Picks and Pans Review: The Fly Ii

updated 02/27/1989 AT 01:00 AM EST

originally published 02/27/1989 AT 01:00 AM EST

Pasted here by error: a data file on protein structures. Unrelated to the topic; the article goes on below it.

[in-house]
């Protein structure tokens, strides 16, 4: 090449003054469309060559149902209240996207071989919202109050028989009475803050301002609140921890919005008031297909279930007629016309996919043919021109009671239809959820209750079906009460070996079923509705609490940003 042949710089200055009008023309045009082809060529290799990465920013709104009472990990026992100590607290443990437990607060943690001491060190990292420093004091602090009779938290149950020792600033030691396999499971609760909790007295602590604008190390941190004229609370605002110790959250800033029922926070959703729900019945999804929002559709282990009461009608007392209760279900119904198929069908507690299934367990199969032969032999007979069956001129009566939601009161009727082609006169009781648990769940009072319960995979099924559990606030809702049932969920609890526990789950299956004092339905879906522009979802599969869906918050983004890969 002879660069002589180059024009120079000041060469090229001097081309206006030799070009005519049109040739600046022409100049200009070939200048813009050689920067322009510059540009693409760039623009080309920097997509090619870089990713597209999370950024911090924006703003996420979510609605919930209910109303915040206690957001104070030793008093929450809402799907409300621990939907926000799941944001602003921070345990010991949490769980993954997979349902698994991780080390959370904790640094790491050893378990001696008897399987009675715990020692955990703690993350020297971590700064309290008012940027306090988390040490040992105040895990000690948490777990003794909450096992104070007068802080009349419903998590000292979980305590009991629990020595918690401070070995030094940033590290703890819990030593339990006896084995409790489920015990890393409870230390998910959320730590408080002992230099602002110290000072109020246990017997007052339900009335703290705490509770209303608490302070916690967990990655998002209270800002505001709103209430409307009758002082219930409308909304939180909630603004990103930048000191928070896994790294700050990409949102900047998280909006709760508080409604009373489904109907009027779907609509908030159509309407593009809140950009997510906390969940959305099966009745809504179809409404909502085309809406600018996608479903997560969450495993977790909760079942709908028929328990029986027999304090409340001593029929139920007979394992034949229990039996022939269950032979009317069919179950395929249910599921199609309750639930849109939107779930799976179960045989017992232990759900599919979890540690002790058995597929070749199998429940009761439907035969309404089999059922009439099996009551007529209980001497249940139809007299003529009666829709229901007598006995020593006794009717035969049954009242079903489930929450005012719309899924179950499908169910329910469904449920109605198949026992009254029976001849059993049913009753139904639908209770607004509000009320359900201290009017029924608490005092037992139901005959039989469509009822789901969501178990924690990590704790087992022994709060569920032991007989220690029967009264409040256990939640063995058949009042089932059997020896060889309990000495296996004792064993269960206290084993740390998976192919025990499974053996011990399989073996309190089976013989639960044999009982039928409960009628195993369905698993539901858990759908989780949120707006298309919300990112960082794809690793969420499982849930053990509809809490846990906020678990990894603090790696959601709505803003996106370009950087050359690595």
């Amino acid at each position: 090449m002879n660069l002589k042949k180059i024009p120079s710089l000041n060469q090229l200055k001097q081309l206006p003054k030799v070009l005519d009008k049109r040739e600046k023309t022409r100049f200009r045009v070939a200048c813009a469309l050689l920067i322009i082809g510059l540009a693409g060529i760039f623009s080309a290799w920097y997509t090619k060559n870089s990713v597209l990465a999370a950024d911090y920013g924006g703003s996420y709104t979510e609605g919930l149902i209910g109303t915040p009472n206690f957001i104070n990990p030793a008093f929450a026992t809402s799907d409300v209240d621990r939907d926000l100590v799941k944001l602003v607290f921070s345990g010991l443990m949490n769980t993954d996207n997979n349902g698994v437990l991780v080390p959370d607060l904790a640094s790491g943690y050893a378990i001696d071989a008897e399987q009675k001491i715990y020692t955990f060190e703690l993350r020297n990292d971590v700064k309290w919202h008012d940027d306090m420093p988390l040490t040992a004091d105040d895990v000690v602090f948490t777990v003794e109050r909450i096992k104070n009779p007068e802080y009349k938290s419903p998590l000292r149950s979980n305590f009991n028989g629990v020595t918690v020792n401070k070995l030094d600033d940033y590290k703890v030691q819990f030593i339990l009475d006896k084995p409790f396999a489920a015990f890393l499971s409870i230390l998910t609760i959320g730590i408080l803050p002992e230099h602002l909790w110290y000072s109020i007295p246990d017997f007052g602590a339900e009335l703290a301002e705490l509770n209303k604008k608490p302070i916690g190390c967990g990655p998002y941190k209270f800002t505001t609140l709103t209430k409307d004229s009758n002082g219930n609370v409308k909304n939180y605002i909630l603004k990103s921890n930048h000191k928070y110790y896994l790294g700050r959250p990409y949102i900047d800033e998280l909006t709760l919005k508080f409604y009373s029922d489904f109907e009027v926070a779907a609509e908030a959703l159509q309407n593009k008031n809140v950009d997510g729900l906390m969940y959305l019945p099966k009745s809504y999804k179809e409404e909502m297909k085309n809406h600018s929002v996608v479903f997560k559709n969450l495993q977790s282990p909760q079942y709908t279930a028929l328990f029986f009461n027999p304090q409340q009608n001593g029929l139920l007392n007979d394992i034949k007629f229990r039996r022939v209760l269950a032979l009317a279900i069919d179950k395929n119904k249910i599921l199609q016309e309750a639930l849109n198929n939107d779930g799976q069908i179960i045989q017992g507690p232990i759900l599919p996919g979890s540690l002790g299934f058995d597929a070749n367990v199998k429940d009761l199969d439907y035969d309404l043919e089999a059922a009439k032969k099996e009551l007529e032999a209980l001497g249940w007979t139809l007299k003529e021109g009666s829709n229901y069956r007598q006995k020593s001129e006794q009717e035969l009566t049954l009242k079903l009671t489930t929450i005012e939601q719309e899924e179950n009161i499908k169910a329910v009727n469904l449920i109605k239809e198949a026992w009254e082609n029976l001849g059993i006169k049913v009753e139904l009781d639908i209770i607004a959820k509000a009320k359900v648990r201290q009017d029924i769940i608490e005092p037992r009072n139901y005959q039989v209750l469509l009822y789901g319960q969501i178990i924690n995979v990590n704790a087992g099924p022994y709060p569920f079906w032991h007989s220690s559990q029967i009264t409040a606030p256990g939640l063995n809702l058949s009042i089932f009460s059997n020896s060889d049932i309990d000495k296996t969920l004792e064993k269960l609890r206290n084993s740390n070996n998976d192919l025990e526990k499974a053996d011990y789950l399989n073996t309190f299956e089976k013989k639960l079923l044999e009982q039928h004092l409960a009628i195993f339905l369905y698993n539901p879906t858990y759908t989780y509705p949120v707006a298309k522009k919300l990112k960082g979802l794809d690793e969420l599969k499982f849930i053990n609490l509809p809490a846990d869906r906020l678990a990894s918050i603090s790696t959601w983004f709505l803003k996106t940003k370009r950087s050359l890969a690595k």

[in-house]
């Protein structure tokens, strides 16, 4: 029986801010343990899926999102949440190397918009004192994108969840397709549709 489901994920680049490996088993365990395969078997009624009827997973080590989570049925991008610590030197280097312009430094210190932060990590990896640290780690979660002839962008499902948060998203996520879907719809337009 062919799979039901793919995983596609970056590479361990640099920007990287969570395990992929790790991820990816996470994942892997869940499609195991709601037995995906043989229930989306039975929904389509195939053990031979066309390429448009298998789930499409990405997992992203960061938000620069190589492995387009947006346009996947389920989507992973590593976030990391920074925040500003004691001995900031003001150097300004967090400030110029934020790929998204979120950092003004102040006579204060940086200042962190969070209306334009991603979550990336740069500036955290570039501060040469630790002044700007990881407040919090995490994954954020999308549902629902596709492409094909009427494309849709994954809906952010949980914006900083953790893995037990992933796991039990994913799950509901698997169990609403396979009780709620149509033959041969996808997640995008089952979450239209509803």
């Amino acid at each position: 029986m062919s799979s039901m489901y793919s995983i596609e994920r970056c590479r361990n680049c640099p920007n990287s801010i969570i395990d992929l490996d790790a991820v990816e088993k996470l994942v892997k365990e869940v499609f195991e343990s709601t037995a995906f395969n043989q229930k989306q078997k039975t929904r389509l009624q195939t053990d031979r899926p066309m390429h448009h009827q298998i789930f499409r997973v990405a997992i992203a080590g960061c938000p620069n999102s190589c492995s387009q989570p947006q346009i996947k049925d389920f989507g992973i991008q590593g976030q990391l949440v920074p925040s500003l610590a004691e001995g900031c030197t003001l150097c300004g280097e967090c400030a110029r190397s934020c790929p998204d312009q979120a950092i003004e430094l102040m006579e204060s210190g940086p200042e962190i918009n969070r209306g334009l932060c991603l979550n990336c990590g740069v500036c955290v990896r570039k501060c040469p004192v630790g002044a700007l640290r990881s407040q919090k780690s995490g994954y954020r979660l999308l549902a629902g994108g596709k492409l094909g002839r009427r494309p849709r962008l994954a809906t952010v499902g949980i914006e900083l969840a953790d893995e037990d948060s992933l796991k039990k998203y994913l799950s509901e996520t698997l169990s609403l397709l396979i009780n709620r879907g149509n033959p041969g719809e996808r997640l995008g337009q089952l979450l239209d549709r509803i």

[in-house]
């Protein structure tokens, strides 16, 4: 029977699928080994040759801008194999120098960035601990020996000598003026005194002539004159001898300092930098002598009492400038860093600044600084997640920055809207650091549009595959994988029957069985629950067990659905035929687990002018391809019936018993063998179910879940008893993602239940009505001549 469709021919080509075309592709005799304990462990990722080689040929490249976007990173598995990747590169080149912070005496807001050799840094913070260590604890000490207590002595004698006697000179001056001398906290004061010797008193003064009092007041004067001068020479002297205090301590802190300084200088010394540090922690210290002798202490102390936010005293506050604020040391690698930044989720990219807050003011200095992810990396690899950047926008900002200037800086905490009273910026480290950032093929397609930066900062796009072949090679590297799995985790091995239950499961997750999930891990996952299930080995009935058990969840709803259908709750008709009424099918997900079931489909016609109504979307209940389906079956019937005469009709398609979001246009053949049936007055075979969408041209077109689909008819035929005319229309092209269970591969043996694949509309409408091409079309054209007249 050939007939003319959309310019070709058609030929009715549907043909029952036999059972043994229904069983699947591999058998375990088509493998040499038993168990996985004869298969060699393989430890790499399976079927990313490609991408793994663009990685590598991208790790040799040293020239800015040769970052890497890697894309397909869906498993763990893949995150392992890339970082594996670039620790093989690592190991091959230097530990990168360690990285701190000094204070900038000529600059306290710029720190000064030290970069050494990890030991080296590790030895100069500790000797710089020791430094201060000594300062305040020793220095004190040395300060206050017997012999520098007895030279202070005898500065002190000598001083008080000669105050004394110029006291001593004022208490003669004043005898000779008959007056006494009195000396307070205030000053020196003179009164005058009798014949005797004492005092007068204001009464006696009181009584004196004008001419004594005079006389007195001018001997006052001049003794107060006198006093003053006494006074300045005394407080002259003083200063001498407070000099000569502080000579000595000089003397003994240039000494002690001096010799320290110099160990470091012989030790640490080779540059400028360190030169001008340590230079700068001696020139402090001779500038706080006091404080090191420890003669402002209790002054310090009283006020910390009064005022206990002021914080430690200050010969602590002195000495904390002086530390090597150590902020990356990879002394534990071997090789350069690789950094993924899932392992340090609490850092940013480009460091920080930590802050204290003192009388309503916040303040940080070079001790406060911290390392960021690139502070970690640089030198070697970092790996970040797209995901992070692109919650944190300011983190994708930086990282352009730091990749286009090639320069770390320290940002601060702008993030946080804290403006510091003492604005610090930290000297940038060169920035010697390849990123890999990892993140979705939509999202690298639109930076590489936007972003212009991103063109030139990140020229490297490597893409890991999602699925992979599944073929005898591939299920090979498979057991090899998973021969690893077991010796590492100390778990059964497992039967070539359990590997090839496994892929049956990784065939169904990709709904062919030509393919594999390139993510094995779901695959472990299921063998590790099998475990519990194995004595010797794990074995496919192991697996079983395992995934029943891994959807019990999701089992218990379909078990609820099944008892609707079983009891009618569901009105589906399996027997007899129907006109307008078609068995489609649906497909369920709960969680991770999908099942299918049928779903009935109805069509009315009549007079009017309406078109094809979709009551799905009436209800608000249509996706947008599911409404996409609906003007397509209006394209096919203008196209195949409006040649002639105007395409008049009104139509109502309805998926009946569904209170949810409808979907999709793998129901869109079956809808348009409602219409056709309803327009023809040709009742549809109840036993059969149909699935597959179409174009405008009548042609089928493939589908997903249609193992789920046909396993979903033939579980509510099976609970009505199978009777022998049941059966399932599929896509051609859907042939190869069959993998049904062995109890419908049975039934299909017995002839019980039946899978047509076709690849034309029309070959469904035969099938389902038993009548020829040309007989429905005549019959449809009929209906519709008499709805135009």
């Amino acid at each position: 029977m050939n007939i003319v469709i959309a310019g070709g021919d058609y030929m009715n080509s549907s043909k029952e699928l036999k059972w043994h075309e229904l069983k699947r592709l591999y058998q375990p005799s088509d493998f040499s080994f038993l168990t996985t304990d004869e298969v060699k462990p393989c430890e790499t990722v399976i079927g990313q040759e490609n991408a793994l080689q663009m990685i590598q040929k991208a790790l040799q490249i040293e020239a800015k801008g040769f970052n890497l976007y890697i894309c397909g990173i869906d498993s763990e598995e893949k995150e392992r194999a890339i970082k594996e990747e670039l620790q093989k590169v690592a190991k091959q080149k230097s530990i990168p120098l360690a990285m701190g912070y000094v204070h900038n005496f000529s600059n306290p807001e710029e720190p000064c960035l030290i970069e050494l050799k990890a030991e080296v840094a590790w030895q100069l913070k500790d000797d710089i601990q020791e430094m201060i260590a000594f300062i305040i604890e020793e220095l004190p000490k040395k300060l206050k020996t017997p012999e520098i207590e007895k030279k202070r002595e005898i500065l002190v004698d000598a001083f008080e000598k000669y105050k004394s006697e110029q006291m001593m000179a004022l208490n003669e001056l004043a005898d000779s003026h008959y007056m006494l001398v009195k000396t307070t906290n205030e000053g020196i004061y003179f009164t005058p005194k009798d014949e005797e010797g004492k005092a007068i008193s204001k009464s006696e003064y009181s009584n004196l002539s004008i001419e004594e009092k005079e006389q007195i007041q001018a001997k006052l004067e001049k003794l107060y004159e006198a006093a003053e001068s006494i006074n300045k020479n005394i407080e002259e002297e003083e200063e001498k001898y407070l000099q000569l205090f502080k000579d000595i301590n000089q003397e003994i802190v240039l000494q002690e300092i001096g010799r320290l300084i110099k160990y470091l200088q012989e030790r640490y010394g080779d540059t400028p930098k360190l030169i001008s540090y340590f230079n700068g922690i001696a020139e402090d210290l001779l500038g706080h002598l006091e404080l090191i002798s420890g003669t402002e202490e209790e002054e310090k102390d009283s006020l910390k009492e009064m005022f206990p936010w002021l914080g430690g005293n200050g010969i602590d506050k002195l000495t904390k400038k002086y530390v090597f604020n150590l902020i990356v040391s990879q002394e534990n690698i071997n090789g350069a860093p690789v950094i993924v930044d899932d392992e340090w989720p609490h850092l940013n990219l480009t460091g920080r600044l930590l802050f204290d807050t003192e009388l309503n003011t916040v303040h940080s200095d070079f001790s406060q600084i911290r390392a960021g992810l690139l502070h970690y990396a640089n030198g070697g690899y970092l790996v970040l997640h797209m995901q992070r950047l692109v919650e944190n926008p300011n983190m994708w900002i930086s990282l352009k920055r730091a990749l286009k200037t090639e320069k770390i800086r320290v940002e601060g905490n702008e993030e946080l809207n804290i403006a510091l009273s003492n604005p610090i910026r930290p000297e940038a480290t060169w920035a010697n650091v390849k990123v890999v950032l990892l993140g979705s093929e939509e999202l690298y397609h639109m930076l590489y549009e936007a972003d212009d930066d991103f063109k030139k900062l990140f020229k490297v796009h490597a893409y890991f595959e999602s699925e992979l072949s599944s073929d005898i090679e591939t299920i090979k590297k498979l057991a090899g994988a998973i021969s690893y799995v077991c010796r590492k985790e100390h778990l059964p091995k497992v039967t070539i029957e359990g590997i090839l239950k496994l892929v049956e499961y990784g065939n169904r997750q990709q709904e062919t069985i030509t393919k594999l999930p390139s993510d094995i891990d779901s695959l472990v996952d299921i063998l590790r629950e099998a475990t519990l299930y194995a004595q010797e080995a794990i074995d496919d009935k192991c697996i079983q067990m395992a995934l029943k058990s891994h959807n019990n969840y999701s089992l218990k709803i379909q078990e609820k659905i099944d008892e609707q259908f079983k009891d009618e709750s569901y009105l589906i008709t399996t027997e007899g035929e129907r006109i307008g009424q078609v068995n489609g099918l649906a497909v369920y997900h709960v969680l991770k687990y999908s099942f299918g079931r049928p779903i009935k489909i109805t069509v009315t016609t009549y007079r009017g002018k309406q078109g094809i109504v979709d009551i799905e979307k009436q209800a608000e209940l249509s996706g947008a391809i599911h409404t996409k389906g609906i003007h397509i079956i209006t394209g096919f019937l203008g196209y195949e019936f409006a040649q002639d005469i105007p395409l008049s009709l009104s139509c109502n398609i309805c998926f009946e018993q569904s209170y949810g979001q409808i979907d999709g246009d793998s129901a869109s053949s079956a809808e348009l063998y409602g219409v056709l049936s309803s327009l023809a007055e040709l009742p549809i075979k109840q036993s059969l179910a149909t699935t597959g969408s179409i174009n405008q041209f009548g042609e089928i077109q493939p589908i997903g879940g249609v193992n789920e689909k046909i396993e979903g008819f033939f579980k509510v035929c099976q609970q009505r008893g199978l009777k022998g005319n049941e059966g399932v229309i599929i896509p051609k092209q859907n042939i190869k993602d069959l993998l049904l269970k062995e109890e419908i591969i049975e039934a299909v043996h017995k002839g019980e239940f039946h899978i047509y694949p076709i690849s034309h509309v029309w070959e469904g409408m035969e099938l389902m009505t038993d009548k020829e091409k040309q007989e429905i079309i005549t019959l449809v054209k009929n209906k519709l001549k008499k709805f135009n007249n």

To anyone planning to attend this film: First, take a plane trip. Be sure to save the convenient paper bag from the seat pocket in front of you. Bring it to the theater. Next, do not even think about eating anything. Finally, do not close your eyes during the gory, anatomically insightful or otherwise yucky parts, because you won't see more than 15 seconds' worth of movie. The original remake of The Fly was stupidly disgusting, too, but before director David Cronenberg went loopy, Jeff Goldblum registered a substantial performance as a brilliant scientist who makes a clumsy error that turns him into an ill-tempered fly. In this movie, Eric (Mask) Stoltz plays the son of the Goldblum character; like Goldblum, Stoltz is an accomplished actor, but before he has a chance to do anything, guts are spilling everywhere. The idea is that because of the insect genes he inherited, Stoltz grows up amazingly fast. By age 5, he looks, thinks and acts like an adult—the sort of adult who when he's with his girlfriend, Daphne (Spaceballs) Zuniga, starts looking as if he'd really rather be buzzing around an open sore. Soon Stoltz has metamorphosed into giant fly status and is squishing, stomping, flinging about and dripping powerful digestive juices onto every evildoer in sight, with the exception of the person who talked him into accepting this part. What happens will not surprise anyone who has seen Son of Frankenstein. The film is the first directing job for Chris Walas, who needed four writers to do the screenplay. (It must have been fatiguing to have to keep writing "Slime oozes out as body twitches.") Walas has a reputation as a special-effects genius (Raiders of the Lost Ark, Gremlins, The Fly), but as a director, he would seem to be in, oh, the larval stage of development. (R)

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